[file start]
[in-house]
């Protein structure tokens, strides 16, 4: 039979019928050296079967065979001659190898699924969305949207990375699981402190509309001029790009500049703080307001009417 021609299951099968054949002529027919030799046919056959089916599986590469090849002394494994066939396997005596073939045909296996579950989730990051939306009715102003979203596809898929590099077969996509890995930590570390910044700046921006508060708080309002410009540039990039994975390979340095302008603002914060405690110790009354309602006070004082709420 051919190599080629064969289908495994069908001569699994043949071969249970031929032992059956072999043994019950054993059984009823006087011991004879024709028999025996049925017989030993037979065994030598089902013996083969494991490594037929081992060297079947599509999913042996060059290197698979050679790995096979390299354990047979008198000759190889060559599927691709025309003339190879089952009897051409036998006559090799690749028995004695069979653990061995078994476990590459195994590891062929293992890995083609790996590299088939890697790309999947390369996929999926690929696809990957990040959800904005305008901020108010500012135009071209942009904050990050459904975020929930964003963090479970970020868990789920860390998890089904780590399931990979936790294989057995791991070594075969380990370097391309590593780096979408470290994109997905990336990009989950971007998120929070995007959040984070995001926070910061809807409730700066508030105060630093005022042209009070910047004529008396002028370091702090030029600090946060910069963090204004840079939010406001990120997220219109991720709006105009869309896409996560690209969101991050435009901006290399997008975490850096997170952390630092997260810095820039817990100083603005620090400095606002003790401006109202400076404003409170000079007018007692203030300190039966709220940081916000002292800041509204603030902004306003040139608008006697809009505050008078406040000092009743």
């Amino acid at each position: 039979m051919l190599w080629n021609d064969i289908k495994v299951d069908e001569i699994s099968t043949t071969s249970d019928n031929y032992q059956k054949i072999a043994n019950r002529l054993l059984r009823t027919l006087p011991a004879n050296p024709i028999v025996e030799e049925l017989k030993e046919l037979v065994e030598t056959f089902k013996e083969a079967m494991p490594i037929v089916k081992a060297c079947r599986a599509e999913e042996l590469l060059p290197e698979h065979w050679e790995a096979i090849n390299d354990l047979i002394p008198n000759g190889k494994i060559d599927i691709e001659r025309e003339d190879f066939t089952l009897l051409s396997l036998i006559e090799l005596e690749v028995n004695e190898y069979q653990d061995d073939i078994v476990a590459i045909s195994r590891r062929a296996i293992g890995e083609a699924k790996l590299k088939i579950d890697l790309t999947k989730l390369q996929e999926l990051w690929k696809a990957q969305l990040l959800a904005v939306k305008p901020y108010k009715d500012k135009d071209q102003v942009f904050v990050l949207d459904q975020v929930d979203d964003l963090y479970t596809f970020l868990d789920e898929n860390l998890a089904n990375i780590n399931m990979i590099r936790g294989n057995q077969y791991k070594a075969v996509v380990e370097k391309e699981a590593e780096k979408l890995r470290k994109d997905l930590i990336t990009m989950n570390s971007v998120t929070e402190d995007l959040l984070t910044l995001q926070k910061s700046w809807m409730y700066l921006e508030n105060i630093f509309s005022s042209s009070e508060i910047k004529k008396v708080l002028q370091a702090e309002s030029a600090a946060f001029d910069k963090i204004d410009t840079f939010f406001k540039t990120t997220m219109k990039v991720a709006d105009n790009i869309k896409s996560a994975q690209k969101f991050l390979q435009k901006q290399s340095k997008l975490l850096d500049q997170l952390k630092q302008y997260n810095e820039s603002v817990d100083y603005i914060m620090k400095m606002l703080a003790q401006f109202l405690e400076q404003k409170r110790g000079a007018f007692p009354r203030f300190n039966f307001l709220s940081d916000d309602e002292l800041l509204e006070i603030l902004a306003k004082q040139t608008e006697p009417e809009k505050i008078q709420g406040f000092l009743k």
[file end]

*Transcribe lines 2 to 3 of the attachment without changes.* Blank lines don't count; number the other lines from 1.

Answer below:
């Protein structure tokens, strides 16, 4: 039979019928050296079967065979001659190898699924969305949207990375699981402190509309001029790009500049703080307001009417 021609299951099968054949002529027919030799046919056959089916599986590469090849002394494994066939396997005596073939045909296996579950989730990051939306009715102003979203596809898929590099077969996509890995930590570390910044700046921006508060708080309002410009540039990039994975390979340095302008603002914060405690110790009354309602006070004082709420 051919190599080629064969289908495994069908001569699994043949071969249970031929032992059956072999043994019950054993059984009823006087011991004879024709028999025996049925017989030993037979065994030598089902013996083969494991490594037929081992060297079947599509999913042996060059290197698979050679790995096979390299354990047979008198000759190889060559599927691709025309003339190879089952009897051409036998006559090799690749028995004695069979653990061995078994476990590459195994590891062929293992890995083609790996590299088939890697790309999947390369996929999926690929696809990957990040959800904005305008901020108010500012135009071209942009904050990050459904975020929930964003963090479970970020868990789920860390998890089904780590399931990979936790294989057995791991070594075969380990370097391309590593780096979408470290994109997905990336990009989950971007998120929070995007959040984070995001926070910061809807409730700066508030105060630093005022042209009070910047004529008396002028370091702090030029600090946060910069963090204004840079939010406001990120997220219109991720709006105009869309896409996560690209969101991050435009901006290399997008975490850096997170952390630092997260810095820039817990100083603005620090400095606002003790401006109202400076404003409170000079007018007692203030300190039966709220940081916000002292800041509204603030902004306003040139608008006697809009505050008078406040000092009743």
């Amino acid at each position: 039979m051919l190599w080629n021609d064969i289908k495994v299951d069908e001569i699994s099968t043949t071969s249970d019928n031929y032992q059956k054949i072999a043994n019950r002529l054993l059984r009823t027919l006087p011991a004879n050296p024709i028999v025996e030799e049925l017989k030993e046919l037979v065994e030598t056959f089902k013996e083969a079967m494991p490594i037929v089916k081992a060297c079947r599986a599509e999913e042996l590469l060059p290197e698979h065979w050679e790995a096979i090849n390299d354990l047979i002394p008198n000759g190889k494994i060559d599927i691709e001659r025309e003339d190879f066939t089952l009897l051409s396997l036998i006559e090799l005596e690749v028995n004695e190898y069979q653990d061995d073939i078994v476990a590459i045909s195994r590891r062929a296996i293992g890995e083609a699924k790996l590299k088939i579950d890697l790309t999947k989730l390369q996929e999926l990051w690929k696809a990957q969305l990040l959800a904005v939306k305008p901020y108010k009715d500012k135009d071209q102003v942009f904050v990050l949207d459904q975020v929930d979203d964003l963090y479970t596809f970020l868990d789920e898929n860390l998890a089904n990375i780590n399931m990979i590099r936790g294989n057995q077969y791991k070594a075969v996509v380990e370097k391309e699981a590593e780096k979408l890995r470290k994109d997905l930590i990336t990009m989950n570390s971007v998120t929070e402190d995007l959040l984070t910044l995001q926070k910061s700046w809807m409730y700066l921006e508030n105060i630093f509309s005022s042209s009070e508060i910047k004529k008396v708080l002028q370091a702090e309002s030029a600090a946060f001029d910069k963090i204004d410009t840079f939010f406001k540039t990120t997220m219109k990039v991720a709006d105009n790009i869309k896409s996560a994975q690209k969101f991050l390979q435009k901006q290399s340095k997008l975490l850096d500049q997170l952390k630092q302008y997260n810095e820039s603002v817990d100083y603005i914060m620090k400095m606002l703080a003790q401006f109202l405690e400076q404003k409170r110790g000079a007018f007692p009354r203030f300190n039966f307001l709220s940081d916000d309602e002292l800041l509204e006070i603030l902004a306003k004082q040139t608008e006697p009417e809009k505050i008078q709420g406040f000092l009743k």